For the workshop, Father Stephen used our new OCPM book: The Prison Diary of Saint Perpetua with a manuscript emailed out to all the attendees. This primed the many who attended the workshop. Father reports they “were so very attentive throughout each presentation. These young people continue to amaze me in their desire to serve the Lord and make a difference in this world.”

At the very end, the conference presented Father Stephen and OCPM with a check for $2000!

The OCPM is truly thankful for the gracious hospitality and generous donation to this ministry!

In Christ,

The OCPM Team


St. Christopher Hellenic Orthodox Church Makes Significant Commitment to OCPM

This past Sunday was Prison Ministry Awareness Sunday (PMAS), a day where parishes and parishioners highlighted the powerful work of prison ministries. Many churches passed an additional tray on that Sunday and sent the donations to OCPM so we can continue in our mission of servicing the incarcerated and their families as well as providing resources, training, and support to our ministry partners.

We wanted to highlight the special commitment towards advancing prison ministry made by Saint Christopher Hellenic Orthodox Church in Peachtree City, GA. This Church, led by Fr. George Tsahakis, chose to help OCPM with generous donations for ALL Sundays in June!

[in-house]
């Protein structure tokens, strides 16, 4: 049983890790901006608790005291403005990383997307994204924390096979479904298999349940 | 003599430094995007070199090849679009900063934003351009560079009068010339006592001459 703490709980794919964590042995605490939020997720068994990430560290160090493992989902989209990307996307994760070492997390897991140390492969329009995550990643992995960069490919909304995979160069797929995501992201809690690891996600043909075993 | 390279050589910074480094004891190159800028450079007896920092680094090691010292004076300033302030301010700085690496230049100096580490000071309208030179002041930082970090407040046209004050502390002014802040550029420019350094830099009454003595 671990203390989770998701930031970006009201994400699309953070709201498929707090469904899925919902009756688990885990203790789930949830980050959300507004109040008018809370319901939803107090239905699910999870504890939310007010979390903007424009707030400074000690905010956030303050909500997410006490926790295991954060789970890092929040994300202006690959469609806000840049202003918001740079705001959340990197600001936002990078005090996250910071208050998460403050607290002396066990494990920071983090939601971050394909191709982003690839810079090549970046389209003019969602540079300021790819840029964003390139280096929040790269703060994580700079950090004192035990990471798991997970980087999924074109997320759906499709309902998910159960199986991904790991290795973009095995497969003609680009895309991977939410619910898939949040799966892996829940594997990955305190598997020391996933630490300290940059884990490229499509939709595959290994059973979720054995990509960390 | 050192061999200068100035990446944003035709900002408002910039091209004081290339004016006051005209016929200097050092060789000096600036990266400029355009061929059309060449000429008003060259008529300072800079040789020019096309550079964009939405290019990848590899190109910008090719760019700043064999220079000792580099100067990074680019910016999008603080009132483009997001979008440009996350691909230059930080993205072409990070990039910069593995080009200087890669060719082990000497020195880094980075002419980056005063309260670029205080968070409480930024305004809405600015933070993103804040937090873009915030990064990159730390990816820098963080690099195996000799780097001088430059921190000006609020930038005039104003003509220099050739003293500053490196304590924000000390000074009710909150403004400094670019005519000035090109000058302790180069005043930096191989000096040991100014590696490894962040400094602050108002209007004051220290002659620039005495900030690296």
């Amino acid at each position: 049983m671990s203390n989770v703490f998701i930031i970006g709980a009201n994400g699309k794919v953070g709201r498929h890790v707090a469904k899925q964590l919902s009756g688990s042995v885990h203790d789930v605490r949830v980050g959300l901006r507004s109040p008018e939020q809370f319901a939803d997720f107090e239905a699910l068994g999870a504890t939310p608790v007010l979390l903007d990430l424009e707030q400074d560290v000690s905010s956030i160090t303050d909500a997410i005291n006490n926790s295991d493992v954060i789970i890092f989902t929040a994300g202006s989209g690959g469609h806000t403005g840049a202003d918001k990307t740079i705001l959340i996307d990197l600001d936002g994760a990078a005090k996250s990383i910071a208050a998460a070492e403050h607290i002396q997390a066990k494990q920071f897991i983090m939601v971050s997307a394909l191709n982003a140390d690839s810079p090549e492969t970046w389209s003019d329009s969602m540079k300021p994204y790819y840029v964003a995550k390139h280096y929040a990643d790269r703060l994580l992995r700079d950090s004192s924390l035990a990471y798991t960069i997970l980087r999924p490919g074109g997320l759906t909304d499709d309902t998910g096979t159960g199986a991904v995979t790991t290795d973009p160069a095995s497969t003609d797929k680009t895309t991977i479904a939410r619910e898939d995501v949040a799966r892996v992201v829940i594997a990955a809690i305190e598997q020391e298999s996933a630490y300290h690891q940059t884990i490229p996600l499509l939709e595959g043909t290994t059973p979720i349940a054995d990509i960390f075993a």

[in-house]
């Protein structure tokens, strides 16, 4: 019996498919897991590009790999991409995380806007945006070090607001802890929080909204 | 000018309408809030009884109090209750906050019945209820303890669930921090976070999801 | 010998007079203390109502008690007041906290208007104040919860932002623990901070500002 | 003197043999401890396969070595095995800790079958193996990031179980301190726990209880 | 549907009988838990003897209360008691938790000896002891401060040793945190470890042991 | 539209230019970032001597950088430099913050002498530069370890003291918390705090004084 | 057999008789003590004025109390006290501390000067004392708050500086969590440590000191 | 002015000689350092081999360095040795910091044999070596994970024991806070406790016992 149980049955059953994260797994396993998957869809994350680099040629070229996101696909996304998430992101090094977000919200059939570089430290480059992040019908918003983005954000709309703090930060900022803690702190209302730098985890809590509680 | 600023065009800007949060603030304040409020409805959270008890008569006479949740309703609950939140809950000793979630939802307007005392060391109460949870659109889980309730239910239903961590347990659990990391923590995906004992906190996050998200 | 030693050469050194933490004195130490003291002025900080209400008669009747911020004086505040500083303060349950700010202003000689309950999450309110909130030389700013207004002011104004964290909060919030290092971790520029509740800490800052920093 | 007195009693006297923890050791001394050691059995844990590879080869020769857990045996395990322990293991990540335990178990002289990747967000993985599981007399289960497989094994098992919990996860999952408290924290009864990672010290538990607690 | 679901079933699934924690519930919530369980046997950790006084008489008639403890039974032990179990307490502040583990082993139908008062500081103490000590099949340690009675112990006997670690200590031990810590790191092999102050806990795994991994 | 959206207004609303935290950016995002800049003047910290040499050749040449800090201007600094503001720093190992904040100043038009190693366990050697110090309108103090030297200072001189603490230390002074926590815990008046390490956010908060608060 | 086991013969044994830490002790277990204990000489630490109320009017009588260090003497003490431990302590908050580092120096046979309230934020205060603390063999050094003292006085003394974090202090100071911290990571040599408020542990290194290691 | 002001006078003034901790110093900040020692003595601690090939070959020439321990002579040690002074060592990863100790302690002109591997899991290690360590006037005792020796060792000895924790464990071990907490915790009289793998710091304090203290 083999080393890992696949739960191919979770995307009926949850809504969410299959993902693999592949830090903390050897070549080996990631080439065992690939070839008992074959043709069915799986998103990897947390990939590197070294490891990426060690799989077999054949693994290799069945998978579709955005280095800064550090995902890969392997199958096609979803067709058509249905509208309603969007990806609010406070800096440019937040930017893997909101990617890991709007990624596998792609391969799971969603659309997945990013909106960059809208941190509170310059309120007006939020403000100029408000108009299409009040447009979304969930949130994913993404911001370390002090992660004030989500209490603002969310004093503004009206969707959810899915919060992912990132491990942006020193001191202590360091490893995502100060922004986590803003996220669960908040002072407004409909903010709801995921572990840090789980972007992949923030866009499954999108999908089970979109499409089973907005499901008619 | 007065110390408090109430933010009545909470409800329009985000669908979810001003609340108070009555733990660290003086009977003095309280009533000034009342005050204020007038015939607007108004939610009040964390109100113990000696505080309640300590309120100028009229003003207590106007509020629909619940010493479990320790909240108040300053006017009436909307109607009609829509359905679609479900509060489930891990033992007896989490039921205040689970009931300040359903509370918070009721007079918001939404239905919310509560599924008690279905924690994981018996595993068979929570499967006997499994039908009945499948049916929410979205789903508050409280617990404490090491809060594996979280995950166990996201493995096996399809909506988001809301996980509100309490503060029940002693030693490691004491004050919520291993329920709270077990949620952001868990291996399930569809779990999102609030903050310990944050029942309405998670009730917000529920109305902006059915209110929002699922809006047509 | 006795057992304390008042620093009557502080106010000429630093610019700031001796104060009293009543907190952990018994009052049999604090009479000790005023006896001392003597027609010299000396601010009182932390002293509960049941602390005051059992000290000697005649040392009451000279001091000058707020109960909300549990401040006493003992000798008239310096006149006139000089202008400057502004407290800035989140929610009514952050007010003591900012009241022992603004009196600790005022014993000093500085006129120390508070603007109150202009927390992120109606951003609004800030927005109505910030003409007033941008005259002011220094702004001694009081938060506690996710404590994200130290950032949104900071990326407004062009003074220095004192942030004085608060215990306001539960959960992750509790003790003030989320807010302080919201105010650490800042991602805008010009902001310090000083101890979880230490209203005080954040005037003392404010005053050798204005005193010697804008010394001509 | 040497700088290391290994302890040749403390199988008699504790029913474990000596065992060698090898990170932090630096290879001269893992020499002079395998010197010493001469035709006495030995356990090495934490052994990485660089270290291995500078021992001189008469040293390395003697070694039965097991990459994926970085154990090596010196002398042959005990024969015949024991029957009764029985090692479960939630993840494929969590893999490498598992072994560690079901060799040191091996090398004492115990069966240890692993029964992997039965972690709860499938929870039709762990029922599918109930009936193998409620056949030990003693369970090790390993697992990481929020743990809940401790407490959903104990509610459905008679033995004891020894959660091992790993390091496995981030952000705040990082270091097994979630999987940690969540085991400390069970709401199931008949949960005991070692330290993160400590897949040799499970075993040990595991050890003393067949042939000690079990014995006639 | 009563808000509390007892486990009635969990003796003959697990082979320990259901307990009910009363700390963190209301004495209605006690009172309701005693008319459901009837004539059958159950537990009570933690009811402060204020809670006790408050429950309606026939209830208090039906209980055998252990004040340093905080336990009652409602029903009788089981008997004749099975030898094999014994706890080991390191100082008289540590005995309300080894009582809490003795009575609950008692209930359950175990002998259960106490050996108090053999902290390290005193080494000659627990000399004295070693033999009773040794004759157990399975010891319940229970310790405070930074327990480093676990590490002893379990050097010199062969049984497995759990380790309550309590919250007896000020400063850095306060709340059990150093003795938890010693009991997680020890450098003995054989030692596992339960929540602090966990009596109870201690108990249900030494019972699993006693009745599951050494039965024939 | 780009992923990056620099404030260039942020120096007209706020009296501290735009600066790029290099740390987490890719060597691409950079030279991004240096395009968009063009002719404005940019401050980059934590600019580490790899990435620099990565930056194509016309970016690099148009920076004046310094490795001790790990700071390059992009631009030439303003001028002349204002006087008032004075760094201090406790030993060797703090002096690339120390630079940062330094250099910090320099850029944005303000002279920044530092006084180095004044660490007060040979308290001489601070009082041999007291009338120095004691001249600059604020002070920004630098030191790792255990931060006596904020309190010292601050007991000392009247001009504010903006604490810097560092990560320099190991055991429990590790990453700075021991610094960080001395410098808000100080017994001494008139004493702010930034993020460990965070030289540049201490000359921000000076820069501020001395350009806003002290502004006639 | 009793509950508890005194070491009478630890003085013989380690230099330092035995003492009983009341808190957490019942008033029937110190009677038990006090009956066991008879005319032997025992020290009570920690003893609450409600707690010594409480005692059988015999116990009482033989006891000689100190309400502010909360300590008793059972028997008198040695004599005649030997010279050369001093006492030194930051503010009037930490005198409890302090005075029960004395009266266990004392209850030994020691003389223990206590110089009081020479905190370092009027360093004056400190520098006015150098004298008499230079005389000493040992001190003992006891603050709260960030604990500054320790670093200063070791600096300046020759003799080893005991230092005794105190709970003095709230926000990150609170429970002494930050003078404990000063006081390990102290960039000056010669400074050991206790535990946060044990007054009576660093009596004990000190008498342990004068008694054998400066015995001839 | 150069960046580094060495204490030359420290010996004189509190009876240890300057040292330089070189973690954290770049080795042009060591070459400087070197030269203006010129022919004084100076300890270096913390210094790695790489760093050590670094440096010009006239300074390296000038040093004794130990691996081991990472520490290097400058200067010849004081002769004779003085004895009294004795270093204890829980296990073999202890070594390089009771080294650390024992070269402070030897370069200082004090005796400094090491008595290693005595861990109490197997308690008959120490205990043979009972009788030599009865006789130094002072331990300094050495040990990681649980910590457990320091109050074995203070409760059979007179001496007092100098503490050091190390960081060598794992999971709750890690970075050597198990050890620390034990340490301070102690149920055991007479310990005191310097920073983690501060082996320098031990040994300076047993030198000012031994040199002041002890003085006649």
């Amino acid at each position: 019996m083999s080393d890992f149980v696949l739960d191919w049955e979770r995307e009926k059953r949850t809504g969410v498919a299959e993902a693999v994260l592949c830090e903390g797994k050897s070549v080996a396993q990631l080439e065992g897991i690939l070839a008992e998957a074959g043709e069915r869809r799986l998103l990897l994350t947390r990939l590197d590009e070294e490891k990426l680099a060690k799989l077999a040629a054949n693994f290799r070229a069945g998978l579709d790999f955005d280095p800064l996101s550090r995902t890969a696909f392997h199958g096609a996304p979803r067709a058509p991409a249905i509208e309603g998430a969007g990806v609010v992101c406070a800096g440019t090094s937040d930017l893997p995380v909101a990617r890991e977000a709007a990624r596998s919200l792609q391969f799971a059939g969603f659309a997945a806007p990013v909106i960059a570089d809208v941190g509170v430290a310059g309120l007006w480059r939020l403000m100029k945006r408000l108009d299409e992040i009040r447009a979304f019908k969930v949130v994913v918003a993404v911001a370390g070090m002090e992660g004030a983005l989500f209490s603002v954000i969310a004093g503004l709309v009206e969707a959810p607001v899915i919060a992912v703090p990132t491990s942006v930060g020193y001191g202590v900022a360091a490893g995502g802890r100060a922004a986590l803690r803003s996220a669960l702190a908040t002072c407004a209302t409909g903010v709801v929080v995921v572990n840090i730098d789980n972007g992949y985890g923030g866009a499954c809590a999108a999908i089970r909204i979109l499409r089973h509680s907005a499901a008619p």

This aid is provided by the Hands of Love Ministry, which is the outreach arm of their church that assists ministries that work with the poor, needy, and rejected people of our world.

We wanted to thank St. Christopher’s Church for this more than generous commitment. We look forward to how many more people will have orthodoxy and Christ made available to them because of this level of support.

Though PMAS has passed, it’s never too late to give or spread awareness. Below you can find links of materials used on that day:

Father Stephen’s Prison Ministry Awareness Letter

Prison Ministry Awareness Sunday Poster

Prison Ministry Awareness Sunday Homilies


You can also donate by sending checks to:


P.O. Box 1597   

New York, NY 10025


Or online at: